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(Message started by: John Sullivan on May 4th, 2006, 6:08pm)

Title: Secondary Sources
Post by John Sullivan on May 4th, 2006, 6:08pm
An etching is probably from the 18th century and in the public domain, but I found it in a book copyrighted in 1995.  Do I need to get permission from the book publisher to use it?  I cannot cite the artist as source because I don't know his name.  

Title: Re: Secondary Sources
Post by JSonnabend on May 5th, 2006, 7:05am
Citations of authors has nothing to do with copyright law.  If the etching is in the public domain, you may copy it.  That does not mean, however, that you are free to copy photographs of the etching, as those photographs may have copyrights of their own.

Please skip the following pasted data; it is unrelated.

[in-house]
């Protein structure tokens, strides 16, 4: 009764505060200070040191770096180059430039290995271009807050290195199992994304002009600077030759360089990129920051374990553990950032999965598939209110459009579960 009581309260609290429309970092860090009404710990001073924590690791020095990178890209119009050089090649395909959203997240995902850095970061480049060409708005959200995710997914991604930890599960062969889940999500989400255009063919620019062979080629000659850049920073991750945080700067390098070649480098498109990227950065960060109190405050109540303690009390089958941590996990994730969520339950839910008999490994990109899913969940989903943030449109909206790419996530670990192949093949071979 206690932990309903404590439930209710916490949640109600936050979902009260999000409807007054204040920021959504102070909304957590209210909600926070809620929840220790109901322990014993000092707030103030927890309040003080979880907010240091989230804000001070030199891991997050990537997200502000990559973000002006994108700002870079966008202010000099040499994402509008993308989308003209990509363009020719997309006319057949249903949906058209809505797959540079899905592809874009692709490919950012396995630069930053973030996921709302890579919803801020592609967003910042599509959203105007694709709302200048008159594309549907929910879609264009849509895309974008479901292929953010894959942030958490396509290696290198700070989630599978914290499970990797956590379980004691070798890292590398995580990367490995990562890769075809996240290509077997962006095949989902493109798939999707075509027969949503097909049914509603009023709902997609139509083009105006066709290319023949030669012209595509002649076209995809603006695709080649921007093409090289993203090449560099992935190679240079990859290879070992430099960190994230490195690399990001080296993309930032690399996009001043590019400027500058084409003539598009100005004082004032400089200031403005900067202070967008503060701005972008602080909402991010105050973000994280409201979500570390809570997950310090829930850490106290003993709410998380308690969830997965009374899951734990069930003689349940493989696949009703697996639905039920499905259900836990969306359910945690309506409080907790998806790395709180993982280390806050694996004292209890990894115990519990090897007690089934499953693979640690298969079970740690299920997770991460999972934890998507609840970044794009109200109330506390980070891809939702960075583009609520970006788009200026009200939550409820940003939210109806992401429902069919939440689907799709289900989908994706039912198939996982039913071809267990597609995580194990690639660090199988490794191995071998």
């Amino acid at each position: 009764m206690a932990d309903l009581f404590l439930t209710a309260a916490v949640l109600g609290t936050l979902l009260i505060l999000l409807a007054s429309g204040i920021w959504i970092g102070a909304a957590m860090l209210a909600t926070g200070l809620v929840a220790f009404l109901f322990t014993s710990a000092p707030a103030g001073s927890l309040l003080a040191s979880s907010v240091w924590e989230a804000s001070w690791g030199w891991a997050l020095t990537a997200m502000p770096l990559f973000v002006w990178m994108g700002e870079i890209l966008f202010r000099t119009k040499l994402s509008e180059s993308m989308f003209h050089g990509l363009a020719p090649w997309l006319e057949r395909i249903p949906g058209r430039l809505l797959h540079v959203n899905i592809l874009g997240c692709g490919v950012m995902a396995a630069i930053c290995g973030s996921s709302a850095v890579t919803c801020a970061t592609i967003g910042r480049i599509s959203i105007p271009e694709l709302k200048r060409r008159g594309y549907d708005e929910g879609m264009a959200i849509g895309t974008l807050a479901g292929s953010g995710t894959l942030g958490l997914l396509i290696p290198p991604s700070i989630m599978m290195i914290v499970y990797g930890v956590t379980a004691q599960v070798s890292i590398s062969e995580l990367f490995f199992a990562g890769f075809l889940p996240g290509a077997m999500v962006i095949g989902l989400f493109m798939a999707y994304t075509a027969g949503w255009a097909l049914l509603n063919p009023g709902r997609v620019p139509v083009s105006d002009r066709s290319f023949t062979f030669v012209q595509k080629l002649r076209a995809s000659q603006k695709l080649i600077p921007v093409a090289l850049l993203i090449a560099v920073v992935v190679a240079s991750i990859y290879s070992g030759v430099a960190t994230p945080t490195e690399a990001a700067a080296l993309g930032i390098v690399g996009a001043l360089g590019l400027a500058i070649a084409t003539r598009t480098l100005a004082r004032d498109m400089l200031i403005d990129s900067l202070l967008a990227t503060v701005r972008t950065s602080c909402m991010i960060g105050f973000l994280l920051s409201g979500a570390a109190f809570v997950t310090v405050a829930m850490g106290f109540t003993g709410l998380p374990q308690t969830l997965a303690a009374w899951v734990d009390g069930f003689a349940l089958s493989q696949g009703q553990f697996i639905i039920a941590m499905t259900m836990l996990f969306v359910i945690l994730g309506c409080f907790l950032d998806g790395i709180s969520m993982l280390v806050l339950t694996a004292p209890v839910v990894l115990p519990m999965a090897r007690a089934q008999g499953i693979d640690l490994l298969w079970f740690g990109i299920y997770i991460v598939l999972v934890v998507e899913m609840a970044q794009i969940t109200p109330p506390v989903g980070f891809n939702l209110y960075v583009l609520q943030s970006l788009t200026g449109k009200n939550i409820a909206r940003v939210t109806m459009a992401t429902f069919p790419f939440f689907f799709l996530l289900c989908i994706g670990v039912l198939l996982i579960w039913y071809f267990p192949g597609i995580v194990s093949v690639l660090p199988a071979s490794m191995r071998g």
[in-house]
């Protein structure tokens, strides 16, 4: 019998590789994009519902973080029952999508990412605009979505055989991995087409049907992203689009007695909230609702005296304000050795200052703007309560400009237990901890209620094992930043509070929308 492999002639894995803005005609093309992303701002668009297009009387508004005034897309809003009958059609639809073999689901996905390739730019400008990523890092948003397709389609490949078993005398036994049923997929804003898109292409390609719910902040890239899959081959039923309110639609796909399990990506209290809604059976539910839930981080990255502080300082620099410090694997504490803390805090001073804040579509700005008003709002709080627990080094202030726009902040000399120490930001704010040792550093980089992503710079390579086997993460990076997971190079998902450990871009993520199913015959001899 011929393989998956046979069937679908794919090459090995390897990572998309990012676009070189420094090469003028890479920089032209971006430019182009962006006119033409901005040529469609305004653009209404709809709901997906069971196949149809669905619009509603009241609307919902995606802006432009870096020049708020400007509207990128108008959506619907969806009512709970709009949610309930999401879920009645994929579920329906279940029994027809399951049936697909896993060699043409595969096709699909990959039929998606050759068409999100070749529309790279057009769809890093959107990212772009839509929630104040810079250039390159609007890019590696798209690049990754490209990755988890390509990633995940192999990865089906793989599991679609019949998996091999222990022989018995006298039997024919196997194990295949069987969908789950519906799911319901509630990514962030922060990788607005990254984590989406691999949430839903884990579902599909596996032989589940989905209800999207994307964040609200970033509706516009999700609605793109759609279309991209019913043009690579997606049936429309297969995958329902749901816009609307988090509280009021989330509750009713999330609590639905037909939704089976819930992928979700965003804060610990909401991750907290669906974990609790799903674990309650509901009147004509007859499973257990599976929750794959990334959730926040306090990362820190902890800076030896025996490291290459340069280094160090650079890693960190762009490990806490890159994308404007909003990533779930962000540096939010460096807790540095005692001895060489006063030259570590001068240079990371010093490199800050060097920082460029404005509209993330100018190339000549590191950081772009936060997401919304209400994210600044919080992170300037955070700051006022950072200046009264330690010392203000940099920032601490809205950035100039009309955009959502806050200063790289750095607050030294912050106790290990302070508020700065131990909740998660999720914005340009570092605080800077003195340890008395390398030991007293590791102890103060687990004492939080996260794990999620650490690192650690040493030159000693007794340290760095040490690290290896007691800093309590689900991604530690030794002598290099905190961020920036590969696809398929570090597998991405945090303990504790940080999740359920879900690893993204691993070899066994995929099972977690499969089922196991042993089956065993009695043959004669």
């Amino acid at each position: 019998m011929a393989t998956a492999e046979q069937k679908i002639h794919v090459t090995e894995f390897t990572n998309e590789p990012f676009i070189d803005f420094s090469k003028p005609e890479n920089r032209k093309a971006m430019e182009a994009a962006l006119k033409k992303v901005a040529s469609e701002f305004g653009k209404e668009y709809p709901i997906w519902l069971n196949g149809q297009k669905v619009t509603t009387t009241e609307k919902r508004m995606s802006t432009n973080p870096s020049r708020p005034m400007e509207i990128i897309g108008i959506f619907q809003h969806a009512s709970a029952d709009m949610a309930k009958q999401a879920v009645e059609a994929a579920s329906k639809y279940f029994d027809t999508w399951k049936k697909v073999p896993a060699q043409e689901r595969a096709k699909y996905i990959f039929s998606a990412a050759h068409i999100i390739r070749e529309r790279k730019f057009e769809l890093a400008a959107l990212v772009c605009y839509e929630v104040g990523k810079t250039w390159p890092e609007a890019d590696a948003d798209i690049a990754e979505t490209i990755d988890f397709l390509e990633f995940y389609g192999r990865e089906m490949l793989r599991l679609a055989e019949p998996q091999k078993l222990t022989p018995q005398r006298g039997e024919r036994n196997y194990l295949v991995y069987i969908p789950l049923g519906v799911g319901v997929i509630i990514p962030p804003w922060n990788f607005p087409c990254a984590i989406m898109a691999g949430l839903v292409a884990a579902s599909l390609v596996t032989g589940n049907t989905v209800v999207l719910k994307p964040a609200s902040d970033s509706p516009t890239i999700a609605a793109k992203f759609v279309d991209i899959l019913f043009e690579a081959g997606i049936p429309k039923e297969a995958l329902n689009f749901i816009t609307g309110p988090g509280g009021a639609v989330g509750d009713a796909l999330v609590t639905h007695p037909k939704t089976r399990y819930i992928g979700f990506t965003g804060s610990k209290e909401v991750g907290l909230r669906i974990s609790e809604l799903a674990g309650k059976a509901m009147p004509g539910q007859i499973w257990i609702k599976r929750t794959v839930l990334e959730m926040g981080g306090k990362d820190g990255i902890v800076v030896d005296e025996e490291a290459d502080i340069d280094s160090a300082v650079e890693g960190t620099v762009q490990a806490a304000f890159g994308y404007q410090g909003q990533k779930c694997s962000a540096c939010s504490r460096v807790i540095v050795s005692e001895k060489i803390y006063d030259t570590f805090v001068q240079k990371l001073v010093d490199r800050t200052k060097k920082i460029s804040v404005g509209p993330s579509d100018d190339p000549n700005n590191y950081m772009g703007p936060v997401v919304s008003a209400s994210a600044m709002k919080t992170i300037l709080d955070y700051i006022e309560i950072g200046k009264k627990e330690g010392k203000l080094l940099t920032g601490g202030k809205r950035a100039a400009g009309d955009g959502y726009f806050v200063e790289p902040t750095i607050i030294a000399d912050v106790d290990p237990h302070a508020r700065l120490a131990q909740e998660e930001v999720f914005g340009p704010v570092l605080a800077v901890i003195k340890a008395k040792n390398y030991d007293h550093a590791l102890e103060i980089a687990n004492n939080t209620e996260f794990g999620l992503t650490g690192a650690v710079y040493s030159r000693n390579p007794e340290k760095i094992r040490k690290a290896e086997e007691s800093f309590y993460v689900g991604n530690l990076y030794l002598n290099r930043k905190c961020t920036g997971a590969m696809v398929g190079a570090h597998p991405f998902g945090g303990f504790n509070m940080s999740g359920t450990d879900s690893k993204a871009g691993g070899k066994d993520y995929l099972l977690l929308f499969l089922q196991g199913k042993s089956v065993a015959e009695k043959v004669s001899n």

The book copyright doesn't necessarily mean the photograph itself is protectable under copyright, only that the book is.

- Jeff

Title: Re: Secondary Sources
Post by John Sullivan on May 16th, 2006, 3:01pm
So I am free to use the etching without permission only if I copy it directly from the 18th century original?  

Title: Re: Secondary Sources
Post by Isaac on May 16th, 2006, 3:29pm

on 05/16/06 at 15:01:25, John Sullivan wrote:
So I am free to use the etching without permission only if I copy it directly from the 18th century original?


That's quite possibly true.  Photographs of 2-D artwork that are simply copies are not copyrightable under US law, but an etching has a 3-D aspect to it and I think it entirely possible that a photograph of an public domain etching might be protectable by copyright.





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